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The second season of this breakout hit series opens with plenty of brain candy to satiate its devoted viewers.


“Time heals all wounds. Time, heals all wounds. . . .”


That is what Liv tells herself when she trepidly enters the hospital room where her brother Evan is recovering from his third surgery.


Three months have passed since the events that ended the first season of this sleeper hit show about a heroic zombie medical examiner. The heroine of iZombie survives only on brains of the deceased that enter the police morgue in which she works. Once consumed (with hot sauce and various spices for flavor), the personalities and disjointed memories of that person share Liv’s headspace. She uses the memories, “visions” as she calls them, to give her clues to help her local detective partner, Clive, solve crimes.


It is an intriguing and unusual premise, based loosely on the Eisner Award-nominated comic book series of the same name, and puts an interesting spin on the current monster du jour. There’s been an inexplicable resurrection the past several years of the zombie craze, zombie apocalypse, et cetera; another show about them could inspire a groan similar to that creature’s tortured vocalizations. We already have The Walking Dead, as well as numerous films; do we really need another zombie series? iZombie avoided the pitfalls of that overdone trope with solid acting, dark humor, and creative storytelling during its 13-episode first season.


Can the show and its actors stay fresh and intelligent in this sophomore effort? If the season premiere, titled Grumpy Old Liv, is any indication, it most certainly can.


The first season ended epically with zombie massacre, zombie cures, explosions, and a few broken hearts (ironically of a romantic, rather than violent nature). Evan was seriously injured in the explosion and needed a blood transfusion to save his life. Liv was a match and, of course, she could not offer her blood for risk of infecting him, but obviously couldn’t explain why. Season 2 opens with her mother still angry and her brother banishing her from his life. Time will heal his physical wounds; the emotional ones will take much longer.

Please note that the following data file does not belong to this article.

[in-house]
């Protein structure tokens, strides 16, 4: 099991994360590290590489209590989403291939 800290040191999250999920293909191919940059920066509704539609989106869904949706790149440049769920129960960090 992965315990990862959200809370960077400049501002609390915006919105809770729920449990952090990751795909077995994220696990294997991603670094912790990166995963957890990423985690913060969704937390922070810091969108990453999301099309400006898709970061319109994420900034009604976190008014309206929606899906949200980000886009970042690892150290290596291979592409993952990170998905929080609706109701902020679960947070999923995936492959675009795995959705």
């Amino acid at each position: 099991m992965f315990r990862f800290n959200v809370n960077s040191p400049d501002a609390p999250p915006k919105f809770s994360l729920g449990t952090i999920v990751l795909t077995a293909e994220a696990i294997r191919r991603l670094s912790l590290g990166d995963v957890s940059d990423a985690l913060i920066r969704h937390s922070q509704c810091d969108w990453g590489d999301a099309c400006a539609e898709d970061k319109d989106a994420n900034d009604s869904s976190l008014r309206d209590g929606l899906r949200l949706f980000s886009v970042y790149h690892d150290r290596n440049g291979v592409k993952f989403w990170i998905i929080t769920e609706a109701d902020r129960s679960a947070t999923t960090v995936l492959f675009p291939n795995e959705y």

Alternating with the show’s usual crime of the week premise, there are plot developments building off last season, as well as hints of how these characters will evolve along with how events may unfold this season. This week’s murder victim is an elderly man found with his upper half squashed under a car. His sister-in-law informs Clive and Liv that he was a cantankerous son of a bitch hated by everyone.


As regular viewers probably predicted, Liv has flashes of the curmudgeon she consumed. She snores, gripes, uses bygone terms, such as referring to Clive as “Matlock” and “flatfoot.” Half the time, she is not even aware of the personality change, even when Clive looks at her like she’s gone mad. Rose McIver continues to shine as Liv and is charming, funny, and relatable even when the deceased bigot slips out.


Dr. Ravi (the drolly comedic Rahul Kohli) has tried unsuccessfully for the past three months to reverse engineer the cure. There were only three dosages before that. The first was given to his lab rat, New Hope. Liv used one to cure her nemesis, Blaine, and the other for her ex-fiancé, Major, after she had to turn him into a zombie in order to save him.